When Ruhollah Khomeini called for women to attend public demonstration and ignore the night curfew, millions of women who would otherwise not have dreamt of leaving their homes without their husbands' and fathers' permission or presence, took to the streets. After the Islamic revolution, however, Khomeini publicly announced his disapproval of mixing between the sexes.
Sex segregation has always been an important part of Saudi Arabia’s culture and society. Saudi customs sharply separates the world of men from the world of women. Most Saudi homes have one entrance for men and another for women. Private space called hujra were associated with women while the public space was reserved for men. Traditional middle-eastern house designs used high walls and inner rooms to protect the family and particularly women from the public. Not only are all offices, schools, universities and libraries segregated, but also women in Saudi must have a husband or close male relative as an escort while going out of their houses. The kingdom's sexual segregation laws are enforced by the religious police, the Mutawa.
Segregation of public places such as beaches, swimming pools, schools, libraries, cafes, restaurants, hairdressers ,sport halls, museums and even certain streets was ordered and legally introduced. According to the law, there should be separate sections for the sexes at all meetings including weddings and funerals. Saudi banks are so segregated that only female auditors examine women's accounts(Women are not to enter other Saudi banks unless they are accompanied by their husbands and they also cannot maintain separate bank accounts in Saudi Arabia without their husbands' permission)
Sex segregation is also prevalent in health centres. In Saudi Arabia, a male doctor is not allowed to treat a female patient, unless there are no female specialists available; and it is also not permissible for women to be treated by men A woman is also not allowed to meet her spouse unveiled until after the wedding. Saudi daughters are encouraged to wear the niqab in public.  Religious Saudis believe it is forbidden for a woman to eat in public, as part of her face would be exposed, therefore in most restaurants barriers are present to conceal women.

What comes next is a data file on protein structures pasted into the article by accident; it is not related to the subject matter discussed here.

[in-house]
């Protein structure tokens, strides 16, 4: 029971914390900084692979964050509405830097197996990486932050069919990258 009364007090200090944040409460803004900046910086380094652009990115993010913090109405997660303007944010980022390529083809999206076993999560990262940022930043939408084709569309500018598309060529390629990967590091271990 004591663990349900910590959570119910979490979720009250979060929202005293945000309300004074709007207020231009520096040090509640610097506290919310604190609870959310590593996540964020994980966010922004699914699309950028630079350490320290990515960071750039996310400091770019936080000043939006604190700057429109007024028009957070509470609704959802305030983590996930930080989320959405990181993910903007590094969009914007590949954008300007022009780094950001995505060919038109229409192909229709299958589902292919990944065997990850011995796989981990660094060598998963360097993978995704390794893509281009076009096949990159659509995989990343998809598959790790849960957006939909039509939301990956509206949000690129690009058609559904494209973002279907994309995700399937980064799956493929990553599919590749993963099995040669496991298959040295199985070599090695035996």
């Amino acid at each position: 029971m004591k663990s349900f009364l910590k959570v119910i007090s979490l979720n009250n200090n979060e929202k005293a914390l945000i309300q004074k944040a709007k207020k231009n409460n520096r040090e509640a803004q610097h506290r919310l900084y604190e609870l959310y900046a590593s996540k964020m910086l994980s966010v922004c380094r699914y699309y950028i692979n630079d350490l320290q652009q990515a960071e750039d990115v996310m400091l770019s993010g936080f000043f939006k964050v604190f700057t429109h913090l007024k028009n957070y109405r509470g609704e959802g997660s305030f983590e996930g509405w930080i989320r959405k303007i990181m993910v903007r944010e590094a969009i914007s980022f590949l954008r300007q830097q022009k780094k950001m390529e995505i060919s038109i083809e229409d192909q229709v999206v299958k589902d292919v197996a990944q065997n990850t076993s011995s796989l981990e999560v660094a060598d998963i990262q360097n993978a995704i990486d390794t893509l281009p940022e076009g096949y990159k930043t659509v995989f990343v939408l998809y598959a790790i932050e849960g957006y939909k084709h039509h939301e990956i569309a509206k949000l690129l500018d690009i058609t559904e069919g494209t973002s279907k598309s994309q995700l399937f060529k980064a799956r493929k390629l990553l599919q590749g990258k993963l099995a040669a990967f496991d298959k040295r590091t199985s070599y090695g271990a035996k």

The Prophet is also recorded to have said: "The best places of prayer for women are the innermost apartments of their houses"
Despite the recommendation that women should pray at home, Muhammad did not forbid women from entering his mosque in Medina. In fact, he also told Muslims "not to prevent their women from going to mosque when they ask for permission".
It is recorded that the Prophet of Islam ordered the door to the mosque for women to be separate from the men’s door so that men and women would not be obliged to go and come through the same door. He also commanded that men should pray in the first rows and women should pray behind men. The Prophet also commanded that after the Isha evening prayer, women be allowed to leave the mosque first so that they would not have to mix with men.
After the Prophet's death, many of the Sahaba did not consent to women's going to the mosque and Aisha bint Abubakr, the favourite wife of the Prophet, once said:
However, as Islam spread, it became unusual for women to worship in mosques because of fears of unchastity caused by interaction between sexes 
Sometimes a special part of the mosque was railed off for women; for example, the governor of Mecca in 870 had ropes tied between the columns to make a separate place for women.
Many mosques today will put the women behind a barrier or partition or in another room against most Islamic beliefs. Mosques in South and Southeast Asia put men and women in separate rooms, as the divisions were built into them centuries ago. In nearly two-thirds of American mosques, women pray behind partitions or in separate areas, not in the main prayer hall; some mosques do not admit women at all due to the lack of space and the fact that some prayers, such as the Friday Jummah, are mandatory for men but optional for women.Although there are sections exclusively for women and children, the Grand Mosque in Mecca is desegregated.
In attempting to provide some practical reasons for separation, some Muslims explain this by citing the need to avoid distraction during prayer, although the primary reason cited is that this was the tradition (sunnah) of worshippers in the time of the Prophet.
Muslim website developers have created websites that practise sex segregation of men and women. Such social networks enable users to interact with people of the same gender and restrict interaction with the opposite gender to a certain extent.
<ref>tag; no text was provided for refs named
Masdjid1; see Help:Cite error.